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Audrey Morton (b 1952) 

Ilyarnayt (Acacia Flower)

30x30 cm. Acrylic on linen Canvas


    All of Audrey's Dreamtime stories belong to her country, Ngkwarlerlaneme and Arnkawenyerr. This painting is inspired by the Dreamtime story of the Ilyarn or Ilyarnayt, a rare and attractive plant growing throughout Central Australia.


    This plant is particularly favoured for the abundance of edible grubs living in the roots, known simply as Ilyarnayt, and also its seeds (Ntang Ilyarnayt) which are collected, ground into a paste and used for making damper (bread).


    Born in the NT in 1952, Audrey is the daughter of fellow Utopia artist Mary Morton Kemarre.

    Her sisters Lucky, Sarah and Ruby Morton are also well known in the Aboriginal art industry. Along with her mother and sisters, Audrey participated in batik workshops that were held in Utopia from 1977 to 1987. Her work is represented in the Holmes à Court Collection which was exhibited extensively within Australia and abroad.


    Audrey, like her sisters, paints an extraordinary variety of stories which they say come from two Countries. These countries are Ngkwarlerlaneme and Arnkawenyerr of which she belongs to. Audrey can also paint the ceremonial body paint designs belonging to these countries and also her mother's country Antarrengeny.


    Utopia has produced some of the most recognisable names in Aboriginal art and is notable for its strong tradition of discovering female artists. This continues today with a new generation of talented painters who are inspired by greats such as Emily Kame Kngwarreye, Gloria Petyarre, Kathleen Petyarre and Ada Bird who worked at Utopia.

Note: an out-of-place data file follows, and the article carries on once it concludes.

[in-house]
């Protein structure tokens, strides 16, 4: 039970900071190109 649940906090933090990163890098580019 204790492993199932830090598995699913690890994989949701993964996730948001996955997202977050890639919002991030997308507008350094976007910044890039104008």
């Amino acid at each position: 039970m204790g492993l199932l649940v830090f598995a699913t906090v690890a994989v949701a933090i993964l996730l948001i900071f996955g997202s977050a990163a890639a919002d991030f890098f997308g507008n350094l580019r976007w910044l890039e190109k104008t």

The legacy of these pioneering woman is a diversity of style and approach that welcomes hundreds of other artists from the Utopia clan groups.

    It is a region of approximately 5,000 sq km north-east of Alice Springs and is home to around 2,000 aboriginal people. The region largely lies on aboriginal owned land called Urapuntja, it is made up of several larger communities and some very small ones.

    Art is by far the largest source of employment in an area which lacks employment opportunities and skills. There are well over 250 professional artists in the region. The creative movement in Utopia began with batik and the work they produced came to international attention and was exhibited around the world. When painting reached the communities in the late 1980’s, acrylic paint on canvas with its quick drying and no mess properties, soon overtook batik.

    This is a multi-generational art movement that has led Utopia's artists to become leaders in female aboriginal art.

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